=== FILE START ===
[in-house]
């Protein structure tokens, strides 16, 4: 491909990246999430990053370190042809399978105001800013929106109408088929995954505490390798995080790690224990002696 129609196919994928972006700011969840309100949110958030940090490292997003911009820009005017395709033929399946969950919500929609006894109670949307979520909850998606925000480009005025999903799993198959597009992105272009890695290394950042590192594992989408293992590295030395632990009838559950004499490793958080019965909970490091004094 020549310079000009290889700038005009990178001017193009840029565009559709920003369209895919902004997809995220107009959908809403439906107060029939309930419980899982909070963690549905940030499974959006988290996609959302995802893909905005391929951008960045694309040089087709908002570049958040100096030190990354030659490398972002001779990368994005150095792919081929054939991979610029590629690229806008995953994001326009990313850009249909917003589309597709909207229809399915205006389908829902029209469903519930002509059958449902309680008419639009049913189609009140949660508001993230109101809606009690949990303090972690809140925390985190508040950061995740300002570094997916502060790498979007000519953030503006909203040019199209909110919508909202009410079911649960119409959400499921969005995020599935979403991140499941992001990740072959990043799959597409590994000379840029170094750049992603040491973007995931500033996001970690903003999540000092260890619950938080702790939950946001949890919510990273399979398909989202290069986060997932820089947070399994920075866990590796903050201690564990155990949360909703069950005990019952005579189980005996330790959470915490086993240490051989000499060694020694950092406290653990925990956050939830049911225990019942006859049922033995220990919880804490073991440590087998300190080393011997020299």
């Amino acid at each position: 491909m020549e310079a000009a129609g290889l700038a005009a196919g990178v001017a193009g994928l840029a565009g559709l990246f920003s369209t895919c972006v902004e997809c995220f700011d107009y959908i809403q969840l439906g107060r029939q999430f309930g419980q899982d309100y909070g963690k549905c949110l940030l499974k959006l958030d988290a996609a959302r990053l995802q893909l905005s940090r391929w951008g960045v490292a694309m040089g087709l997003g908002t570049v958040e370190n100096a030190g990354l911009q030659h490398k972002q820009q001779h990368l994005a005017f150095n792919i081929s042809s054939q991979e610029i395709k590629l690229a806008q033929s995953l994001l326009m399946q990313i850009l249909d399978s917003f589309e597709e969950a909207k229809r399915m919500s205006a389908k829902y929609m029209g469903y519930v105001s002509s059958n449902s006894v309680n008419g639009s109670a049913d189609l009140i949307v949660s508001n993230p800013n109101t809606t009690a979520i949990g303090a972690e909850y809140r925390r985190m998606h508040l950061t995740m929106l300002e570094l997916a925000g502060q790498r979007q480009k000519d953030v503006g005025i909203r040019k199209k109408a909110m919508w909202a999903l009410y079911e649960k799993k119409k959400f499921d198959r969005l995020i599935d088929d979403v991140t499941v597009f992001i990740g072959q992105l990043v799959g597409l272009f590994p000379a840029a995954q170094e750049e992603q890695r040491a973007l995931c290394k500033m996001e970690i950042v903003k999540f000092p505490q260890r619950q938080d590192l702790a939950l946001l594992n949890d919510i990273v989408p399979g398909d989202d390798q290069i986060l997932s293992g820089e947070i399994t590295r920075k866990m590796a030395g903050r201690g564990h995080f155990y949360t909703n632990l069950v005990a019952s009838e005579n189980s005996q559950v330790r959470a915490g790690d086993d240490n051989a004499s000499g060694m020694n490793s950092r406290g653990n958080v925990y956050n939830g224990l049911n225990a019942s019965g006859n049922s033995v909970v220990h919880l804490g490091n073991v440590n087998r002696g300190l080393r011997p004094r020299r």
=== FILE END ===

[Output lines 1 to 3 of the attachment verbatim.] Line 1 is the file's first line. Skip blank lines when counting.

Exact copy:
[in-house]
């Protein structure tokens, strides 16, 4: 491909990246999430990053370190042809399978105001800013929106109408088929995954505490390798995080790690224990002696 129609196919994928972006700011969840309100949110958030940090490292997003911009820009005017395709033929399946969950919500929609006894109670949307979520909850998606925000480009005025999903799993198959597009992105272009890695290394950042590192594992989408293992590295030395632990009838559950004499490793958080019965909970490091004094 020549310079000009290889700038005009990178001017193009840029565009559709920003369209895919902004997809995220107009959908809403439906107060029939309930419980899982909070963690549905940030499974959006988290996609959302995802893909905005391929951008960045694309040089087709908002570049958040100096030190990354030659490398972002001779990368994005150095792919081929054939991979610029590629690229806008995953994001326009990313850009249909917003589309597709909207229809399915205006389908829902029209469903519930002509059958449902309680008419639009049913189609009140949660508001993230109101809606009690949990303090972690809140925390985190508040950061995740300002570094997916502060790498979007000519953030503006909203040019199209909110919508909202009410079911649960119409959400499921969005995020599935979403991140499941992001990740072959990043799959597409590994000379840029170094750049992603040491973007995931500033996001970690903003999540000092260890619950938080702790939950946001949890919510990273399979398909989202290069986060997932820089947070399994920075866990590796903050201690564990155990949360909703069950005990019952005579189980005996330790959470915490086993240490051989000499060694020694950092406290653990925990956050939830049911225990019942006859049922033995220990919880804490073991440590087998300190080393011997020299």
């Amino acid at each position: 491909m020549e310079a000009a129609g290889l700038a005009a196919g990178v001017a193009g994928l840029a565009g559709l990246f920003s369209t895919c972006v902004e997809c995220f700011d107009y959908i809403q969840l439906g107060r029939q999430f309930g419980q899982d309100y909070g963690k549905c949110l940030l499974k959006l958030d988290a996609a959302r990053l995802q893909l905005s940090r391929w951008g960045v490292a694309m040089g087709l997003g908002t570049v958040e370190n100096a030190g990354l911009q030659h490398k972002q820009q001779h990368l994005a005017f150095n792919i081929s042809s054939q991979e610029i395709k590629l690229a806008q033929s995953l994001l326009m399946q990313i850009l249909d399978s917003f589309e597709e969950a909207k229809r399915m919500s205006a389908k829902y929609m029209g469903y519930v105001s002509s059958n449902s006894v309680n008419g639009s109670a049913d189609l009140i949307v949660s508001n993230p800013n109101t809606t009690a979520i949990g303090a972690e909850y809140r925390r985190m998606h508040l950061t995740m929106l300002e570094l997916a925000g502060q790498r979007q480009k000519d953030v503006g005025i909203r040019k199209k109408a909110m919508w909202a999903l009410y079911e649960k799993k119409k959400f499921d198959r969005l995020i599935d088929d979403v991140t499941v597009f992001i990740g072959q992105l990043v799959g597409l272009f590994p000379a840029a995954q170094e750049e992603q890695r040491a973007l995931c290394k500033m996001e970690i950042v903003k999540f000092p505490q260890r619950q938080d590192l702790a939950l946001l594992n949890d919510i990273v989408p399979g398909d989202d390798q290069i986060l997932s293992g820089e947070i399994t590295r920075k866990m590796a030395g903050r201690g564990h995080f155990y949360t909703n632990l069950v005990a019952s009838e005579n189980s005996q559950v330790r959470a915490g790690d086993d240490n051989a004499s000499g060694m020694n490793s950092r406290g653990n958080v925990y956050n939830g224990l049911n225990a019942s019965g006859n049922s033995v909970v220990h919880l804490g490091n073991v440590n087998r002696g300190l080393r011997p004094r020299r």